Activation of the hypothalamo-pituitary-adrenal (HPA) axis by psychosocial stress is attenuated during lactation. We tested the hypothesis that lactating ewes will have attenuated HPA axis responses to isolation and restraint but will have greater responses to predator stress in the form of barking dogs. We imposed two 4 h stressors: psychosocial stress (isolation and restraint of ewes) and predator stress (barking dogs). Blood was collected intravenous every 10 min from nonlactating ewes (n = 6), lactating ewes with lambs present but not able to be suckled (n = 6), and lactating ewes with lambs present and able to be suckled (n = 6). Plasma cortisol and oxytocin were measured. For nonlactating ewes, cortisol increased (P < 0.01) in response to both stressors, and these increases were greater (P < 0.01) than that in the lactating animals. For lactating ewes with lambs present but unable to be suckled, cortisol increased (P < 0.05) in response to both stressors with a greater response to barking dogs (P < 0.05). For lactating ewes with lambs present and able to be suckled, cortisol increased (P < 0.01) in response to barking dogs only. Plasma oxytocin was greater (P < 0.01) in lactating ewes than in nonlactating ewes and did not change in response to the stressors. In conclusion, lactating ewes are likely to have a greater HPA axis response to a stressor that may be perceived to threaten the welfare of themselves and/or their offspring. The role of oxytocin in attenuation of the HPA axis to stress in sheep is unclear from the current research and requires further investigation.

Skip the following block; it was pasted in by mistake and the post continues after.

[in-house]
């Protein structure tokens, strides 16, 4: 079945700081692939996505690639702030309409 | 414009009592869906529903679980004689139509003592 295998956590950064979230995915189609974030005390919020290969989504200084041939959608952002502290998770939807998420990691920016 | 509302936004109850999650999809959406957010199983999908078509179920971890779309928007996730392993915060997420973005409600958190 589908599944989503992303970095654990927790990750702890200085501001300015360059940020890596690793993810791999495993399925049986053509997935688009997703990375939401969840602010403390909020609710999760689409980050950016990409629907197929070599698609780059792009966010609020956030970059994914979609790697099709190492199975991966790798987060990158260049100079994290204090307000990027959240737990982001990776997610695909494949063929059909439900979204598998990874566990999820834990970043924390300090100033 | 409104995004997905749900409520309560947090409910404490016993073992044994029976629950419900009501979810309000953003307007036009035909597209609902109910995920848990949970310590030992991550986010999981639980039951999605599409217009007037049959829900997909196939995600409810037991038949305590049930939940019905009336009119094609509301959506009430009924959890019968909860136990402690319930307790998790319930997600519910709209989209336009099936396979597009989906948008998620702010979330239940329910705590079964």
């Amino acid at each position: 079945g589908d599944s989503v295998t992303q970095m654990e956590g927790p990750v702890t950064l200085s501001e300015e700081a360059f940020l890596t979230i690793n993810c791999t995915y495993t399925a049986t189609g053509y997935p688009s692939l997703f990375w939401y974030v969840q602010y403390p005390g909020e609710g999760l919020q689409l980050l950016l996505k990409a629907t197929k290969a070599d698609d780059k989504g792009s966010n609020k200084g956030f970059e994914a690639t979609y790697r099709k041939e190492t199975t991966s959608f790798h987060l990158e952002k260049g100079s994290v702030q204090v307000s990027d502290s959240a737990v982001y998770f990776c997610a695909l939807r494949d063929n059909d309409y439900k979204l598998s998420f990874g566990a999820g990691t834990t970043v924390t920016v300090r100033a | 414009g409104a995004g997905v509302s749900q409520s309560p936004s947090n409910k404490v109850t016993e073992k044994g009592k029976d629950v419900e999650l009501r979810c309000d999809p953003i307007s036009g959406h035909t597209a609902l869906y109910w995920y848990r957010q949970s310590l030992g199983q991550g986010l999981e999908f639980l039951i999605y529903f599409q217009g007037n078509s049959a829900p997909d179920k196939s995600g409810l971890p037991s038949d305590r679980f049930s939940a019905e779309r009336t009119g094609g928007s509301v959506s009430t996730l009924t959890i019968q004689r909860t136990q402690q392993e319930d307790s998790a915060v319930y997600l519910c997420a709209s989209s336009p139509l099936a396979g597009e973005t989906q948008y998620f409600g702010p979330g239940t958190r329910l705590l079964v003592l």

- HPA axis